Tag Archives: I’m neurotic

Out With the Old

Remember that trip to Kohl’s in which I actually found shoes?  Well, you know where those shoes are now?

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Still in the box in my dining room—a month later.

Now do you see these shoes?

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These are the old janky ones I’ve had for around six months, and I can’t tell you how many miles I’ve logged in these suckers.

From going to the gym, for walks or to work, they’re basically my go-to footwear every single day. But as my stellar photography attempted to display, you can see that they’re not exactly in the best of condition.

I’m not blind. I can see that.

I can also see the box with the new shoes sitting right there on the floor.

I’ve walked by the box a million times, usually after taking off my worn-out shoes above, and the rational thought crossed my mind that I should just make the switch. I should demote the old pair to my “garden” shoes and lace up the new ones for every day use.

But yet…the old pair isn’t dead! There’s still some life in those laces!

I realized I do this with quite a few things, and perhaps this is simply a cry for help or an intervention that necessitates multiple snacks and a cocktail or two.

I start running out of something or fear I’m wearing things out, so I buy another new (insert anything here—vegetable steamer, pair of yoga pants, etc.) that will end up sitting around until whatever I’m replacing has simply just given up hope.

  • I will buy a new stick of deodorant, but use the old one until the container scrapes the inside of my armpits.
  • I will squeeze every last drop of a 99-cent tube of toothpaste like it cost me $20.
  • If the Kleenex box perfectly matches my bathroom, I will leave one tissue in there until I get tired of walking to the other bathroom to blow my nose.
  • I would use a tube of ChapStick until the plastic hurts my lips, but I still maintain that anyone who can keep a tube of ChapStick around until it’s gone without losing it is some sort of genius.

And while some of these practices are, well, practical—it’s good to use all of a product and makes financial sense not to waste things—some of it’s clearly insane.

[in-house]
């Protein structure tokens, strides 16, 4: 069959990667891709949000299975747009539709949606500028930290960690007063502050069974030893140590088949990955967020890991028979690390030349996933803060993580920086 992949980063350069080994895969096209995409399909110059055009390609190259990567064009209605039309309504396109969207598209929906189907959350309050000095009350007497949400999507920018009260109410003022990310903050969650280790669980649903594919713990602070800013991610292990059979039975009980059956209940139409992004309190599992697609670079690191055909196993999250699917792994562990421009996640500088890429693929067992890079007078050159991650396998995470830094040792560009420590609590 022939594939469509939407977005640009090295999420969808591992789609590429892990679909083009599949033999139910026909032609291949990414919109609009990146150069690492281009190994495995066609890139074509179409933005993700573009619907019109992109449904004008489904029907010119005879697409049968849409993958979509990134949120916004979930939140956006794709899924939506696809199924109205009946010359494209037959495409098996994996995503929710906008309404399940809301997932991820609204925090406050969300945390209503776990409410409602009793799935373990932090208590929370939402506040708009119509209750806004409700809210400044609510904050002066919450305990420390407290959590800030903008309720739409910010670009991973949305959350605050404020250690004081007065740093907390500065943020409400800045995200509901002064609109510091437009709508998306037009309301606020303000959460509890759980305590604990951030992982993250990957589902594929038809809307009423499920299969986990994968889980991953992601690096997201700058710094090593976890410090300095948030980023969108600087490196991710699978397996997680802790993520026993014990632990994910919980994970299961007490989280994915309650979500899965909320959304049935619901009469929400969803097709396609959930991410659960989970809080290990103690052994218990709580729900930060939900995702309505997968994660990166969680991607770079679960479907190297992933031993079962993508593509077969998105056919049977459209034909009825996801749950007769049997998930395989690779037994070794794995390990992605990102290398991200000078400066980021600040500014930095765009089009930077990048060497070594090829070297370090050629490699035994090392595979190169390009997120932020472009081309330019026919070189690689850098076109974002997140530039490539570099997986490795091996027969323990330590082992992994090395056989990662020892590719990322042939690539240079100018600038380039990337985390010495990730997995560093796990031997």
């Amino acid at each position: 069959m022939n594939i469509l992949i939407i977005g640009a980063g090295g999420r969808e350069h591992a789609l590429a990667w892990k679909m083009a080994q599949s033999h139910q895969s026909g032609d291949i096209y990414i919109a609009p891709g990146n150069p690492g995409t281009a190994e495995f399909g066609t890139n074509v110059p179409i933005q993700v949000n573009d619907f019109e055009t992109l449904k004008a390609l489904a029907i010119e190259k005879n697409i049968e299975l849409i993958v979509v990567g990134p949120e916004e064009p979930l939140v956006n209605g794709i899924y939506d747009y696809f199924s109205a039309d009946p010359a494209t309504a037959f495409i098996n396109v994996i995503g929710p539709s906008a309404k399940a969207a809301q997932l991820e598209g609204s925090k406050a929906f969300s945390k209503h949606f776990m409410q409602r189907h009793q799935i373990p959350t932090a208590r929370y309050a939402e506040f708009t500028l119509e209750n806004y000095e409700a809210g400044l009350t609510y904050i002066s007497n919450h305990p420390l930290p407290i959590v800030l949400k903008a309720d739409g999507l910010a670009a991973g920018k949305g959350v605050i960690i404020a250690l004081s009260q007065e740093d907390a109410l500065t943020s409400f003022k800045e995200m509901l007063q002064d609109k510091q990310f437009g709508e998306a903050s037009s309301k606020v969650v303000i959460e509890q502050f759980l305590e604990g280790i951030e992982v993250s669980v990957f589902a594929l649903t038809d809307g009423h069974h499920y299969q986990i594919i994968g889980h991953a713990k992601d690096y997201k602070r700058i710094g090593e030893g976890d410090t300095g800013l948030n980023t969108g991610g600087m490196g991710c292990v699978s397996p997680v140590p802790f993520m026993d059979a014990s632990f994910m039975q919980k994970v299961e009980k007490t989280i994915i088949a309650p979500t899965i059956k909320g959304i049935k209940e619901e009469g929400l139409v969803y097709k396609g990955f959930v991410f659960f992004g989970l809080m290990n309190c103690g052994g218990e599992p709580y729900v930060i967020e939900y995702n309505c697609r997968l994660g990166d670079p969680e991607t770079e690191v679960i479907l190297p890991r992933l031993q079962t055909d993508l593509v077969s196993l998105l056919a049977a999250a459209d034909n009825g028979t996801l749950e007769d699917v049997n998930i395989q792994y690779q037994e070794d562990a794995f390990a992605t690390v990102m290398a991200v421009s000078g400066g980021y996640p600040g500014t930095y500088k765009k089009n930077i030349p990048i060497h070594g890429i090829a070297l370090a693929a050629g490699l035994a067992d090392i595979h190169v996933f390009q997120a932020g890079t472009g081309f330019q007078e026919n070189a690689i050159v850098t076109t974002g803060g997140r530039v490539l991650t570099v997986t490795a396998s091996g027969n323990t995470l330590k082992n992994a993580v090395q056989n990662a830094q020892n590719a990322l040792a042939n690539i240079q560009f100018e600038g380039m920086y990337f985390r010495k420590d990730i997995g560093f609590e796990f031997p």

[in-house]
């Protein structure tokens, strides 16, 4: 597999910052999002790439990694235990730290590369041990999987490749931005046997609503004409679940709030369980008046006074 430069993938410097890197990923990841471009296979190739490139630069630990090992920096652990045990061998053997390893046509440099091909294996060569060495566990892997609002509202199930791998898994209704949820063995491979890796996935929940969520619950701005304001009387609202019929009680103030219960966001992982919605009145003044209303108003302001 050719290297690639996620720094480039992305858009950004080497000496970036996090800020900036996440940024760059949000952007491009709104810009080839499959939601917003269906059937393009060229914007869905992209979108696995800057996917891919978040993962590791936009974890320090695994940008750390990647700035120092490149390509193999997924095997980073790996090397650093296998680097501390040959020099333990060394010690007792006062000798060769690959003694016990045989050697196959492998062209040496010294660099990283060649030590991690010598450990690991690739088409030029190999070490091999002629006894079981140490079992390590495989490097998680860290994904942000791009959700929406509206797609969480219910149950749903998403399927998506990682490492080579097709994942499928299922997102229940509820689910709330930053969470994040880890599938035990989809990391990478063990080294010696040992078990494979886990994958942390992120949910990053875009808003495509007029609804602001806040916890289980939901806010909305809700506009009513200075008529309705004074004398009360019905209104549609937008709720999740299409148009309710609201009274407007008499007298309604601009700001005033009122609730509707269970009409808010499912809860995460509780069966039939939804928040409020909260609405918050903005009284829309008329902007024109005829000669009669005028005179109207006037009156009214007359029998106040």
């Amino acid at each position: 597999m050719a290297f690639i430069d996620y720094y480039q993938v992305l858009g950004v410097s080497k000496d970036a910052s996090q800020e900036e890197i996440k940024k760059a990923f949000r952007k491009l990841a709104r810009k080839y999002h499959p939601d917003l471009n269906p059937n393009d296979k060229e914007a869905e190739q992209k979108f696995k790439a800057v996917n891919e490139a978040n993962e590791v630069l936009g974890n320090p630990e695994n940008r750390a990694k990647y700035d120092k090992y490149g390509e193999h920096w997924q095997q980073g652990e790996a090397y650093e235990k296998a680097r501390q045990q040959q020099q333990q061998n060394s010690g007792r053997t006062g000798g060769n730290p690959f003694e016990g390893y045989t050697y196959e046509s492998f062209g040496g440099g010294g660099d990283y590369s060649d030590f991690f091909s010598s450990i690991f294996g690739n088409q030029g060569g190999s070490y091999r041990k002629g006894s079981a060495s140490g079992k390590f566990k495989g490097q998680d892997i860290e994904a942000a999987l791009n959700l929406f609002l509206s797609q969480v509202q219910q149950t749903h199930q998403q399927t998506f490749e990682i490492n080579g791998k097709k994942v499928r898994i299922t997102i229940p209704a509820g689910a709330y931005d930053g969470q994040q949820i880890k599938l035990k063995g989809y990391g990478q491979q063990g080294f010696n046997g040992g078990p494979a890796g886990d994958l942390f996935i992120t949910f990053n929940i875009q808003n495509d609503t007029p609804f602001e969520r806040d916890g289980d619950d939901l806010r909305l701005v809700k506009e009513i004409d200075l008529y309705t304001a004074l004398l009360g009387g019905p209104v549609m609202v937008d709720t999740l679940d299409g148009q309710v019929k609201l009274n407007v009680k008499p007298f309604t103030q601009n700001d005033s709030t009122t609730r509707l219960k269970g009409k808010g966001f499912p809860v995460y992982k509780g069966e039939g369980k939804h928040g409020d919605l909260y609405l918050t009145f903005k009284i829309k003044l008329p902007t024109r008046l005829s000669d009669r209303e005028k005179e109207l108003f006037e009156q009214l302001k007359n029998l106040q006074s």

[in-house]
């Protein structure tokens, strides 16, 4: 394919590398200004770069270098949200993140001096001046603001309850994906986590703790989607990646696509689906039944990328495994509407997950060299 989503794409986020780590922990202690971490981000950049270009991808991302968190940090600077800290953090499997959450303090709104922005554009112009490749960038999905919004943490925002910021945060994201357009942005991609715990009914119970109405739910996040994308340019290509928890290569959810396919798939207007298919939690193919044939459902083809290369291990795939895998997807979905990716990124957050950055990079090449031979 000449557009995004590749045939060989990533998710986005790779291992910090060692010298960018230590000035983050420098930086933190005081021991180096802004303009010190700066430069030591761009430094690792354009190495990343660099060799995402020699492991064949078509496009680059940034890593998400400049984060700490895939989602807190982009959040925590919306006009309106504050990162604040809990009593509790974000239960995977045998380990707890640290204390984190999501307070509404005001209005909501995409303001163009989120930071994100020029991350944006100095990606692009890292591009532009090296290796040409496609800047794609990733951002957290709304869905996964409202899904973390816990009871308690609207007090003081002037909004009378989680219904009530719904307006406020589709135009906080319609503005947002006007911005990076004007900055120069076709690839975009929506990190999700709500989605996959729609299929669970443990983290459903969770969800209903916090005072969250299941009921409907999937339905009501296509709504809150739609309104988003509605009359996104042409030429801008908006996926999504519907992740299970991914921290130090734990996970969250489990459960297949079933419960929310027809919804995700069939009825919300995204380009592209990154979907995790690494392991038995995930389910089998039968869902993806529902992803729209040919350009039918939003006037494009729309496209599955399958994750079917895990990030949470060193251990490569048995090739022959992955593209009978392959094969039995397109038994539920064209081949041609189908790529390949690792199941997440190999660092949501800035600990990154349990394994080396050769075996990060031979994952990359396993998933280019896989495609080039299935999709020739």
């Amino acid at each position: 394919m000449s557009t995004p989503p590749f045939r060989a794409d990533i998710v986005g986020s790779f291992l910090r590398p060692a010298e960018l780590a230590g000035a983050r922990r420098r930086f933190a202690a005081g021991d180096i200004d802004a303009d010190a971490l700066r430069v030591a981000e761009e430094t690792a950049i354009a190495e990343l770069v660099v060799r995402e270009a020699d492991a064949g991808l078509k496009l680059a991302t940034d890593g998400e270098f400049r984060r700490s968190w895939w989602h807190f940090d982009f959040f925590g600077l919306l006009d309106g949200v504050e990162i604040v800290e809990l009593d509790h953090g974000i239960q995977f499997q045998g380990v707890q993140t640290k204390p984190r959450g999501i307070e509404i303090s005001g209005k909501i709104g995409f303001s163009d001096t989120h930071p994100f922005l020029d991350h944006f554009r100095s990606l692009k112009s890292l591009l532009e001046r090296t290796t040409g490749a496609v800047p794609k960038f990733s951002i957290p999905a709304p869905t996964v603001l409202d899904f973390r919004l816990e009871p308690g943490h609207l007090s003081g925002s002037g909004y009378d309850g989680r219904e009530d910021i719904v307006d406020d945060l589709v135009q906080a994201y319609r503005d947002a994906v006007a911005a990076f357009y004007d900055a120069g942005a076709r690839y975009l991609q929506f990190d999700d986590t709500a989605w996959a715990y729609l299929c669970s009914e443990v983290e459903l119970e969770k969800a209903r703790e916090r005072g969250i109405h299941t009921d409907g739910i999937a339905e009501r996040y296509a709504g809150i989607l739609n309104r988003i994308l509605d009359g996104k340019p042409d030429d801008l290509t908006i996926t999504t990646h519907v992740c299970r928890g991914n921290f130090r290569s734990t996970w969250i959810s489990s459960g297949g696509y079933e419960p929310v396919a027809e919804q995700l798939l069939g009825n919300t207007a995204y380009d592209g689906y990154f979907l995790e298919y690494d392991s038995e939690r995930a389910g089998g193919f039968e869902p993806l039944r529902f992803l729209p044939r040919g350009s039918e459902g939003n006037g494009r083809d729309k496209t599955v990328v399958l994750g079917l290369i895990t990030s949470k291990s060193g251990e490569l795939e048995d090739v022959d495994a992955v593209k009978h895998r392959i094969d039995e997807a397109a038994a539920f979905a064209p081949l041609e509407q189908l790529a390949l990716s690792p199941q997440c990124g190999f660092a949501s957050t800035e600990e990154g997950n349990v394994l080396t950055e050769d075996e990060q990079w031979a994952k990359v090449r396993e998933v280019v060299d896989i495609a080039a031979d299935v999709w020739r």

What’s even more ridiculous is that sometimes I’ll notice that something like a bottle of body wash or dish soap is low and buy a new thing of the stuff. I want the backup—just in case—but then resent that I have to use up the old crap instead the “new scent” of said purchased product. I want my dishes to smell like a peaceful seaside escape!!!

Sigh.

I guess the conclusion is that even though more people see my footwear than smell my dishes and cups, I’m more excited to use a new scent of dish soap than I am to wear a new pair of shoes for some reason.

However, change is all about baby steps, and I did throw away my old bath towel the second I bought a new one. Now the next baby step that I take should probably be in that new pair of shoes…

But first, I have to do the dishes.

That soap isn’t going to use itself up.

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I’m a Weather Wimp

We’ve been lucky lately in that aside from a rare tornado, the weather has been pretty pleasant this summer. However, we’ve still had days when if I get any closer to my window air conditioning unit I’m going to have to change my status to “in a relationship.”

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I know.

The me that made it through the harshest most brutal winter in my history just slapped the me complaining about summer weather, but this just goes to solidify my declaration that I hate weather.*

*Excluding days between 60-80 degrees with no rain and a gentle breeze lightly tinged with the scent of cut grass.

I hate sweating or driving on three inches of ice, and while I know I won’t melt if I get rained on, I will be wet and uncomfortable which is pretty much just as bad.

Living in Michigan, this is an unfortunate situation seeing as everyone loves to say, “If you hate the weather, wait five minutes! It will change!” and then laugh and laugh while I shoot daggers with my eyes.

Why?

Because with any severe weather situation, there is the chance that I will lose power, and ergo, lose my shit.

I’m not high maintenance, but when the power goes out, all rationality and Zen-like tendencies go right along with it not to be restored until Consumer’s Energy plugs things back in.